If someone wanted to delve into an extensive immigrant population project, they could pinpoint every Italian immigrant in Harrisburg on an ArcGIS map and add in their queried information. Toni Weller, author of History in the Digital Age, describes how spatial analysis and geohistory can relate different types of data based on their shared location. Therefore, after completing such analytic work, an individual could produce a 1900 Harrisburg map with clickable houses full of loads of information about the tenants. In this way, as David Bodenhamer states in his book The Spatial Humanities: GIS and the Future of Humanities Scholarship, a person is bridging the precision and qualitative nature of science with the imprecise subjectivity of social science. With the two of these together, you can craft a numerically and personally representative model using an engaging medium of visual display.

In 1900, many houses resided in the blocks behind the old Capitol building. The image above is a 1901 map from the Harrisburg Title Company Atlas digitized and viewed in ArcGIS.

Other than a Harrisburg immigrant study, one could also select several houses in the city and trace them through consecutive decades using the same databases. A project like this has an added element of closeness with the past since you are following the same location throughout the years. If the occupants remain the same, then you are following their lives too. Since the Census records come once a decade, looking through multiple records is like opening a doorway and peeping into a family’s life every once and a while like a guardian angel. Of course, we cannot actually meet the people behind the names, but we can still feel some form of connection with them due to the detailed records.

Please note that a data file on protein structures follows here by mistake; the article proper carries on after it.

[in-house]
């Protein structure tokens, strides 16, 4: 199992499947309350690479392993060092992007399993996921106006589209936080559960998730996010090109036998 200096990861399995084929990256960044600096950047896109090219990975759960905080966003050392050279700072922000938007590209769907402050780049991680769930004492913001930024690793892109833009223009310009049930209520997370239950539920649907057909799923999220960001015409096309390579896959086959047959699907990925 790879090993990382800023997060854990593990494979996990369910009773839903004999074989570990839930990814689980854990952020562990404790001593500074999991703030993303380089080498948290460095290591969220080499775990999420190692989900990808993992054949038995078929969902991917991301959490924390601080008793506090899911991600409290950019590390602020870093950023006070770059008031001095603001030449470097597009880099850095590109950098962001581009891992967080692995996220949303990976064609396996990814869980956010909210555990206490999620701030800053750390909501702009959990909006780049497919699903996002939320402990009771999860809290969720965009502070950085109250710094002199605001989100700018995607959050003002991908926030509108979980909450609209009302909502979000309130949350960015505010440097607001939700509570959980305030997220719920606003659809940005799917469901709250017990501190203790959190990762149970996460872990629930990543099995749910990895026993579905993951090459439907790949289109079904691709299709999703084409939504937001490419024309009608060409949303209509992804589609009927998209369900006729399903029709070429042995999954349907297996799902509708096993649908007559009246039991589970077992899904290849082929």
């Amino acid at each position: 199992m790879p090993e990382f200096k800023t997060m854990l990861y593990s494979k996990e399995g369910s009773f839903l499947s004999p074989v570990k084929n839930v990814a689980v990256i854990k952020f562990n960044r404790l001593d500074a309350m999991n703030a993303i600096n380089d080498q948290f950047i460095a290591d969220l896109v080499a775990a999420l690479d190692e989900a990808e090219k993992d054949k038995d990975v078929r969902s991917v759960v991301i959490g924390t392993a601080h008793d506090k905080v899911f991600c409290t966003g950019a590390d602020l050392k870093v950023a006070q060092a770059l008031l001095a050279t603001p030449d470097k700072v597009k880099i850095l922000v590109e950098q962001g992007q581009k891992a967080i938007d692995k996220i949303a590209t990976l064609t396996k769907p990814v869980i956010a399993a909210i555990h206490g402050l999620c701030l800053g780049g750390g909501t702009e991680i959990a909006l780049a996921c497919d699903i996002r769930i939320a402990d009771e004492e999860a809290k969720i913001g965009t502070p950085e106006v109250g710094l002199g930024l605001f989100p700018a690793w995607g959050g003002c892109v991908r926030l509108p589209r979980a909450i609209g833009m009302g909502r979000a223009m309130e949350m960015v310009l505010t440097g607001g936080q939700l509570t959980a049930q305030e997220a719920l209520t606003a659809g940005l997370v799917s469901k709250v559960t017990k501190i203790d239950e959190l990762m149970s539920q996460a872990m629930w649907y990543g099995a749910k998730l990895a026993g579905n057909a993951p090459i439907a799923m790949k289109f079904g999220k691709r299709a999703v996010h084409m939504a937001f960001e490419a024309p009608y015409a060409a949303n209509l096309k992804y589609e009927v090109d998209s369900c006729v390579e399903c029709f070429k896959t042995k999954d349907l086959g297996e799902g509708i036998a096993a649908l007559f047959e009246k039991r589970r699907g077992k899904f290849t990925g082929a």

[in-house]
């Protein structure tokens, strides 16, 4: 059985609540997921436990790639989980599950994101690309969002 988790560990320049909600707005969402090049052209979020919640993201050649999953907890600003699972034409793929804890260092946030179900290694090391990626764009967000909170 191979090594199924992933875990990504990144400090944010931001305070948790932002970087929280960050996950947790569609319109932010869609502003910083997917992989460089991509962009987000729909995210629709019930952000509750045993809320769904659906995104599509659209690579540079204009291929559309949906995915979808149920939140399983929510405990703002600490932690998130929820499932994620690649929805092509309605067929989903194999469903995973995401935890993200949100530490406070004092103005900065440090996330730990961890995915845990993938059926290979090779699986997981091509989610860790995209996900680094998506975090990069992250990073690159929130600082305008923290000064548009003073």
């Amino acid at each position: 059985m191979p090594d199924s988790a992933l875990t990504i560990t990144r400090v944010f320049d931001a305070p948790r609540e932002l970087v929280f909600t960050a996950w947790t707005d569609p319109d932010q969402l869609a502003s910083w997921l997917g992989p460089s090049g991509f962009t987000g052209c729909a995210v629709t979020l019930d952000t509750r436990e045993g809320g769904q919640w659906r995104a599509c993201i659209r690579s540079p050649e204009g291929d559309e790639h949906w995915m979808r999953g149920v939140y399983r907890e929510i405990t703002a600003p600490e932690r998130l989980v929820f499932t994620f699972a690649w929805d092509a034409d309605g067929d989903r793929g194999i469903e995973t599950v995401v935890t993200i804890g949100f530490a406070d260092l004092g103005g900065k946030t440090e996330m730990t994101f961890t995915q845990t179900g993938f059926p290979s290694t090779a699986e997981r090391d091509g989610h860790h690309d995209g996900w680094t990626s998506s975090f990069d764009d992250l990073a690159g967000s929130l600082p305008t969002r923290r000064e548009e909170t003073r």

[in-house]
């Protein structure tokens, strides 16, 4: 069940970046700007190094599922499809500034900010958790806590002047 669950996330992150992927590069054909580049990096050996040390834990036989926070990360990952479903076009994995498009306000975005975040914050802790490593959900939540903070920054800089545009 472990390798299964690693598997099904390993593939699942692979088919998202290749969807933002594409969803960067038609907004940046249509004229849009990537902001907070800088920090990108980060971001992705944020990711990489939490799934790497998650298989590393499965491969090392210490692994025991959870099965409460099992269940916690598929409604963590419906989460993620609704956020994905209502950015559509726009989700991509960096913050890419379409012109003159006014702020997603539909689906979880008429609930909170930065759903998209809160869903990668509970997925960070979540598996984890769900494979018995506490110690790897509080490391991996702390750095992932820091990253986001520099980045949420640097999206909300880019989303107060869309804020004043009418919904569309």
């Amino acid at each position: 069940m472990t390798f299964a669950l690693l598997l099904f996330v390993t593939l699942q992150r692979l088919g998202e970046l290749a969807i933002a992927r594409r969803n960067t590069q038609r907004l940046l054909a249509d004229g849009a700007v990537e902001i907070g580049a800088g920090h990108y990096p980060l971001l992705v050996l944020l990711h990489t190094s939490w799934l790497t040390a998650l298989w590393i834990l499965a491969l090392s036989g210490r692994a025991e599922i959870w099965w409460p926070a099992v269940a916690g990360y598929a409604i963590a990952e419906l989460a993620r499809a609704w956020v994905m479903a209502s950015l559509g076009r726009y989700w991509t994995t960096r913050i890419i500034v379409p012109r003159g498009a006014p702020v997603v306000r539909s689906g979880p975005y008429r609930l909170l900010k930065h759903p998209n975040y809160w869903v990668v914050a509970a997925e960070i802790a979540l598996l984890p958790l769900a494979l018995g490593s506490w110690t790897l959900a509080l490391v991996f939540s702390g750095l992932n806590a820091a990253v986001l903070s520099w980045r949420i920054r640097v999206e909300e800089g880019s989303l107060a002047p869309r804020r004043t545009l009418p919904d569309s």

By 1920, the Capitol expansion displaced many Harrisburg 8th ward residents. The map above is a Sanborn map of the city in 1929 displayed in ArcGIS.

Through my research, it was clear that Harrisburg went through much change and continuity between 1900 and 1930. Of the three houses that I chose, all were in or near the 8th ward. 600 State Street was a few blocks behind the old Capitol, 111 Evergreen Street was on the outskirts of the 8th ward down closer to the 2nd ward, and 1618 Walnut extended back into the newer developments of the 8th ward farthest from the Susquehanna. As expected, the house at State Street no longer existed by 1920 since the Capitol Park construction demolished many streets directly behind the Capitol building. The houses at Evergreen and Walnut existed for all thirty years, but the ownership did not stay the same. Most consisted of boarders, immigrants, and single individuals, and the records varied greatly from year to year. In only one case did a family stay in their home for more than a decade, and by 1930 they had left anyway. I wonder what led these people to move so frequently.

With the spatial humanities, so much is possible. As Weller wisely states, there is a level of inaccuracy and incompleteness in everything, but spatial projects nevertheless have the potential to exhibit great patterns of continuity and change.


Caption for featured image:

Top left: 1830; Top middle: 1861; Top right: 1882

Bottom left: 1892; Bottom middle 1901; Bottom right: 2018